2003 Seattle Annual Meeting (November 2–5, 2003)

Paper No. 4
Presentation Time: 1:45 PM


MOROZOVA, Galina S., Division of Science & Health Careers, Oakton Community College, 1600 E. Golf Road, Des Plaines, IL 60016, GMorozova@aol.com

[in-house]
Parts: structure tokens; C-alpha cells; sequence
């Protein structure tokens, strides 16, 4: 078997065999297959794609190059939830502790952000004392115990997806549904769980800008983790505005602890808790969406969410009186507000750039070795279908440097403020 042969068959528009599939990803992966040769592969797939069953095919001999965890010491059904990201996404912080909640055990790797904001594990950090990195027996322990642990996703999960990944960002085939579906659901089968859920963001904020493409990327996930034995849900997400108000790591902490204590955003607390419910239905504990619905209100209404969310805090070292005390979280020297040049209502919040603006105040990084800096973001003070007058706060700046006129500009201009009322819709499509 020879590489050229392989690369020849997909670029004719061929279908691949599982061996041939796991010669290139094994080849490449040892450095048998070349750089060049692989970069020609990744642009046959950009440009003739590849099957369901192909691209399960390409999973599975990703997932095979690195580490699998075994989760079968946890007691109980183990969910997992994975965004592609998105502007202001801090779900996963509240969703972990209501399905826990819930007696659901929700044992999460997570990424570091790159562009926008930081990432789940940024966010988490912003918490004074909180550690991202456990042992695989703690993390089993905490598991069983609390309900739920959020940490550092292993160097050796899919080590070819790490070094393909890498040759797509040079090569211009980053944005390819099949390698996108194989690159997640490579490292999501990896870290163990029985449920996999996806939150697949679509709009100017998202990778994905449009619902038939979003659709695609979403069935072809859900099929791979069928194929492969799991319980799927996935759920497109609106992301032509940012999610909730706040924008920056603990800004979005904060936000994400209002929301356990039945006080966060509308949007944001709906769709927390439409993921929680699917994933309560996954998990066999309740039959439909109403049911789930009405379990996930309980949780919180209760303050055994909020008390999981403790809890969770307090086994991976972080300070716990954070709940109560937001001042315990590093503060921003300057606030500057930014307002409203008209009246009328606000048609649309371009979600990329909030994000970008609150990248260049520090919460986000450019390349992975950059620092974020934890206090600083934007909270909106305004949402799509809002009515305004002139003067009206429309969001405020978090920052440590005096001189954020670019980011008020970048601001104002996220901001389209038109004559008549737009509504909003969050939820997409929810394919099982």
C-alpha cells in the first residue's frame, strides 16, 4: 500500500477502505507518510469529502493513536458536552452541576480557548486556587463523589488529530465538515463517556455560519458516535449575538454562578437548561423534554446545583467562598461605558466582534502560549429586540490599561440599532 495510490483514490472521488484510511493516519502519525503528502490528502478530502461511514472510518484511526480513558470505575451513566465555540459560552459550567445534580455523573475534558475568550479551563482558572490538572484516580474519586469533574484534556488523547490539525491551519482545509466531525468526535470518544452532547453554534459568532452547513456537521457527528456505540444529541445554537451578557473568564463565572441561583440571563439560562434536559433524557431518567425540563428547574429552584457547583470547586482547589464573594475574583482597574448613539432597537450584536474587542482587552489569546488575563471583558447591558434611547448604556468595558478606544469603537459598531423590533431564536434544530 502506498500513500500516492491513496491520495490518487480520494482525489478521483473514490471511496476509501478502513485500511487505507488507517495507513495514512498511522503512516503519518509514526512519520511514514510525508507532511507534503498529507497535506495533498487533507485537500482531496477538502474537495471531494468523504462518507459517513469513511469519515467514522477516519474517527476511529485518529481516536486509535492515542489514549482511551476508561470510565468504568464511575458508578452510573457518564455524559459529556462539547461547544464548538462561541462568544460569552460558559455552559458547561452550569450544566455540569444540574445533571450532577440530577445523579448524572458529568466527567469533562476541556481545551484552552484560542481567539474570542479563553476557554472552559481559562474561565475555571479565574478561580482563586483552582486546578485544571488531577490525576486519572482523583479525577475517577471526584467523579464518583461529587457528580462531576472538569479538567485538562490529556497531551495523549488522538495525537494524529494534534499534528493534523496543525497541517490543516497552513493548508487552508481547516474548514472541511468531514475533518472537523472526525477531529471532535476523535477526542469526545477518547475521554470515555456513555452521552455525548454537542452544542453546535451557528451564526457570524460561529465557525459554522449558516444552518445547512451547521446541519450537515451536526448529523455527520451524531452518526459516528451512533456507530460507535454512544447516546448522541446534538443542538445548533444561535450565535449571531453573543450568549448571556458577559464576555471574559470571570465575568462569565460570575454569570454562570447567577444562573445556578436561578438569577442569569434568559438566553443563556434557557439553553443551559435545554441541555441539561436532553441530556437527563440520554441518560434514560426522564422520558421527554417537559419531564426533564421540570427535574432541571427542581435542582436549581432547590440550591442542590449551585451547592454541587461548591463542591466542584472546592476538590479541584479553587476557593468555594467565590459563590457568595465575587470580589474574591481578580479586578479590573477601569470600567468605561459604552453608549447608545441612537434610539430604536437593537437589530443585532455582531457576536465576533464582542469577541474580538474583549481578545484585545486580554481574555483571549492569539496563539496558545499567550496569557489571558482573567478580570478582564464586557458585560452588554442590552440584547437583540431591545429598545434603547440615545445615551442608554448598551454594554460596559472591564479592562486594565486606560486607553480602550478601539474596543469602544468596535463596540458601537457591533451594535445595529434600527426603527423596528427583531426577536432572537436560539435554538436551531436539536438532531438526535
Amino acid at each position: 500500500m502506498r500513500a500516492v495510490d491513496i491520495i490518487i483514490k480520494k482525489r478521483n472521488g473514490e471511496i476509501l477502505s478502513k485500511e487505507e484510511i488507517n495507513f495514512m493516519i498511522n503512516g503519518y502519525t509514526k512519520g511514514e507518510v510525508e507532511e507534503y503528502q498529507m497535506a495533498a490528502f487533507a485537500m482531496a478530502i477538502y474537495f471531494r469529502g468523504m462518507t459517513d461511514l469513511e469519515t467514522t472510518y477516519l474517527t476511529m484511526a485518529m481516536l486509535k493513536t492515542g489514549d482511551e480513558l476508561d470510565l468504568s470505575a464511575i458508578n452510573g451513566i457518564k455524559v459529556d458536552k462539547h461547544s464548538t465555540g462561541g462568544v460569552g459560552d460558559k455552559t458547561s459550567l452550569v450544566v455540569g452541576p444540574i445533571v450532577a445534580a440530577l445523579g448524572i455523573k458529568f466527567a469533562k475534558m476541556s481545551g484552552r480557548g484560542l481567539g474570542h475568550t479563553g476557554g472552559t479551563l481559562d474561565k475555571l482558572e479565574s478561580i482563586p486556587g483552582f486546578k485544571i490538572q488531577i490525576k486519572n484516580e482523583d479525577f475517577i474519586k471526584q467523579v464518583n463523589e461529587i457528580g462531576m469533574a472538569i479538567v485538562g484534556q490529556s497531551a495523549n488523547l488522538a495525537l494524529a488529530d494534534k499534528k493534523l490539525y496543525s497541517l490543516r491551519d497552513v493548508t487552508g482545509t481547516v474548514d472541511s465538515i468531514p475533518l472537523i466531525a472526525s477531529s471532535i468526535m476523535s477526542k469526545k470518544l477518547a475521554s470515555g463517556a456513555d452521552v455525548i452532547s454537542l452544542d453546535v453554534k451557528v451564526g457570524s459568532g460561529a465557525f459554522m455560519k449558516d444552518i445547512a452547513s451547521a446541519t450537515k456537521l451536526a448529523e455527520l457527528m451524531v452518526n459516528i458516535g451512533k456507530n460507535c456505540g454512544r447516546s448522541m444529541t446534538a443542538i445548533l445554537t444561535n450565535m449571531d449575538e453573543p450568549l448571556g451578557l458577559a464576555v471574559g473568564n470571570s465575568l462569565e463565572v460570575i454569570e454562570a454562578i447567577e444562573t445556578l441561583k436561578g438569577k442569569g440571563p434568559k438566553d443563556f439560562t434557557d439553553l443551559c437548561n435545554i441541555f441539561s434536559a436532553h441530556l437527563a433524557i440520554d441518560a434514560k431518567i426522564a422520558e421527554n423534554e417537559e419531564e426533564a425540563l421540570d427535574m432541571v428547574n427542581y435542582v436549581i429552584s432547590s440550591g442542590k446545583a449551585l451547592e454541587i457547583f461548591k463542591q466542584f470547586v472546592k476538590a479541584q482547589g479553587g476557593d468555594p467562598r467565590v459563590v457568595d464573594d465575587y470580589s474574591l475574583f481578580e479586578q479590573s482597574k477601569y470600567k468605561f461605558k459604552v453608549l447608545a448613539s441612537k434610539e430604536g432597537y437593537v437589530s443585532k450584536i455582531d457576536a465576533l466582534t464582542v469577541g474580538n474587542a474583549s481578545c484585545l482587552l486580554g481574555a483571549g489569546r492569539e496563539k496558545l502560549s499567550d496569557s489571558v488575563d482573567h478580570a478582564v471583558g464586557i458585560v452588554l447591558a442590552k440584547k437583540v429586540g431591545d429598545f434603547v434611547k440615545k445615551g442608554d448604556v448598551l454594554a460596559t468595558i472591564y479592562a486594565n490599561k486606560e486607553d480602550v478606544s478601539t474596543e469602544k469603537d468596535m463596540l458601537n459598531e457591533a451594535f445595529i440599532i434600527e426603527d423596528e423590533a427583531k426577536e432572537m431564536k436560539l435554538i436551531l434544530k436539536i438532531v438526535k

Lower Mesopotamia can be considered a unique human-environmental interactive system, where society was totally dependent on river waters. Ancient settlements are closely associated with abandoned river courses. The low-gradient Tigris-Euphrates deltaic plain with high aggradation rates and raised alluvial ridges was a favorable site for avulsions during Holocene. Postglacial sea-level change, migration of the Persian Gulf shoreline, changes in floodplain aggradation rates, climate fluctuations and tectonic movements of Mesopotamian depression are suggested as possible geological controls of avulsions. Periodic high floods and tendency for increased in-channel sediment deposition were important in triggering avulsions. The overall effects of avulsions on settlement patterns and population migrations were likely complex and depended on the avulsion styles (progradational or reoccupational), channel patterns (multiple anastomosed or single-channel), avulsion frequencies and rates of abandonment. Three distinct types of channel patterns that could significantly influence settlement type (rural or urban), size and distribution were identified: 1) single meandering channels with crevasse splays, 2) anastomosed channel networks formed by progradational avulsions with natural lifetime of about 100 yrs, 3) long-lasting (102-103 yrs) systems of several active channels formed by frequent avulsions and/or slow abandonment. Large-scale human activity (e.g. canal, dike, dam construction, channel maintenance, and flood control) could significantly alter natural avulsion processes.